As for all the harmonization process, the actual implementation of this step crucially depends on the starting context – i.e. whether the city has, is developing or intends to develop a SUMP.
According to the individual situation, the SIMPLA guidelines interact with the SUMP guidelines in a specific and more definite way. That is to say that, since SUMP guidelines describe the process to develop a (new) SUMP where one does not exist, in case the situation falls into one of the other two general categories (existing SUMP or at some point in its development), the instructions and suggestions contained in the SUMP guidelines may be used to adjust and fine-tune the plan towards harmonization with a SECAP.
Looking at the SUMP guidelines, Step 2.1.1 is connected to Phase 1 ‘Preparing well’ - Step 1 ‘Determining potential for success’ - Activity 1.1 ‘Commit to overall sustainable mobility principles’ – and Phase 2 – ‘Rational and transparent goal setting’ - Step 4 ‘ Develop a vision and engage citizens’ – Activity 4.1 ‘Develop a common vision’. The latter is further developed and implemented under Step 2.3.1 ‘Harmonization of vision’ of these guidelines.
As for all the harmonization process, the actual implementation of this step crucially depends on the starting context – i.e. whether the city has a SECAP, it is developing a new one from scratch or based on a previous SEAP. Specifically, the Covenant of Mayors offers a growing range of ”technical documents” to guide Municipalities in drafting a SEAP, implementing specific parts such and monitoring the plan.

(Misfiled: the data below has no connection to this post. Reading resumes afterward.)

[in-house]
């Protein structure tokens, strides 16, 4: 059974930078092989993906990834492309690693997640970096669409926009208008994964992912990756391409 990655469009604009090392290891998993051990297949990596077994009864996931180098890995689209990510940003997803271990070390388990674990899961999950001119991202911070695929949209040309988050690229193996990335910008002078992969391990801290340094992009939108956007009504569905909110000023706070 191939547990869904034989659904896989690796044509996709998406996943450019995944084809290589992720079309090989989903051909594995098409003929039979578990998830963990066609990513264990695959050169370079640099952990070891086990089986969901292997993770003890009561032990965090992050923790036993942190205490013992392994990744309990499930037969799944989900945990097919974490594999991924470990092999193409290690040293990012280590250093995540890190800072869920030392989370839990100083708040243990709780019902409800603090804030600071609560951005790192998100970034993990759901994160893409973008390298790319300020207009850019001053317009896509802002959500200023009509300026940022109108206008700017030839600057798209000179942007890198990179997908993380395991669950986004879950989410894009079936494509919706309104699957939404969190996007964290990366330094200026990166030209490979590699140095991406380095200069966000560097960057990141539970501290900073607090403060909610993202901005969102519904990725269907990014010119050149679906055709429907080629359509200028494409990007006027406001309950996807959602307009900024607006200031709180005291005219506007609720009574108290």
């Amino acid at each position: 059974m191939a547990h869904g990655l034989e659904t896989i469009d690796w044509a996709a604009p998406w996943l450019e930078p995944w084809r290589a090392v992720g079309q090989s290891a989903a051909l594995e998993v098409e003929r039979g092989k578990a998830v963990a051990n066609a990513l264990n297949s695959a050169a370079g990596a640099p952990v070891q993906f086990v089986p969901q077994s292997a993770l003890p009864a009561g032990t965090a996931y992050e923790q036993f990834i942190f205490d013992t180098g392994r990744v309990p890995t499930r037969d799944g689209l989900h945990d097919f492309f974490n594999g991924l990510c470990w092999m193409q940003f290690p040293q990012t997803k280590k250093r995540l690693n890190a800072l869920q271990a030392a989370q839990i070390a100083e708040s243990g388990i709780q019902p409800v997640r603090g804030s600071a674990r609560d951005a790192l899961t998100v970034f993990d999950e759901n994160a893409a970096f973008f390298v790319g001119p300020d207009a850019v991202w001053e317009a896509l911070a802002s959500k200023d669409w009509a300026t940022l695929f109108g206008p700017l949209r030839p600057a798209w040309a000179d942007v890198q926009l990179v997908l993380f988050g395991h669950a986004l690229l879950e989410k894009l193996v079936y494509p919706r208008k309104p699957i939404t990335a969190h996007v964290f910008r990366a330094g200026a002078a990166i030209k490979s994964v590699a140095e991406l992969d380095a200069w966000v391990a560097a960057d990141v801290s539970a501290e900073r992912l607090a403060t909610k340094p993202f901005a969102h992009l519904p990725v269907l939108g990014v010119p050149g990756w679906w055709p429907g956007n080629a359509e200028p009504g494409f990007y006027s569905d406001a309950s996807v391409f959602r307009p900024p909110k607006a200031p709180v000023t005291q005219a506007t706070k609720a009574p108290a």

Looking at the SEAP/SECAP guidelines (How to develop a Sustainable Energy Action Plan Guidebook part I) the whole Chapter 2 is devoted to “Political Commitment”, therefore is connected to Step 2.1.
This chapter explains how to establish political commitment for the harmonization process.
SUMPs and SECAPs are based on formal political commitment from the local authority’s political decision makers. Therefore, all necessary activities for the harmonization will be triggered by the decision makers, typically the Mayor, who should be informed about the potential and benefits of harmonization by informed stakeholders and by senior officers working for the local authority.
Political support to the harmonization process is paramount
To ensure the success of the harmonization process, sufficient empowerment and support need to be provided by the local authority’s key decision makers, by allocating adequate human resources with a clear mandate and sufficient time and budget to prepare the local authority’ harmonized SECAP and SUMP.
To start the harmonization process, a meeting is to be held with the local authority’s key decision makers and senior officers to discuss the goals of the harmonization process and the advantages of a harmonized SECAP and SUMP. It is essential to provide convincing information regarding the practicalities of the harmonization process (see par. 1.2).
As an output of this meeting, formal political commitment regarding the harmonization process should be announced in the form of an overarching vision including and merging the specific visions of SECAP and SUMP. It is an opportunity to improve each plan, for example:
- update the SECAP and/or the SUMP including new actions
- harmonize the SECAP and SUMP with other plans (e.g. land use plan, regional mobility plan, etc.)
- involve stakeholders
The political commitment clearly states the objective of harmonization and the planned deadline. It appoints a "project manager" in charge of the harmonization process.
It also includes a commitment to regular information on the follow-up of the implementation process.
Expected output document: formal political commitment setting the objective to harmonize SEAP/SECAPand sump, with a “harmonized vision on sustainable mobility, energy and climate adaptation” and appointment of a “harmonization coordinator” as project manager.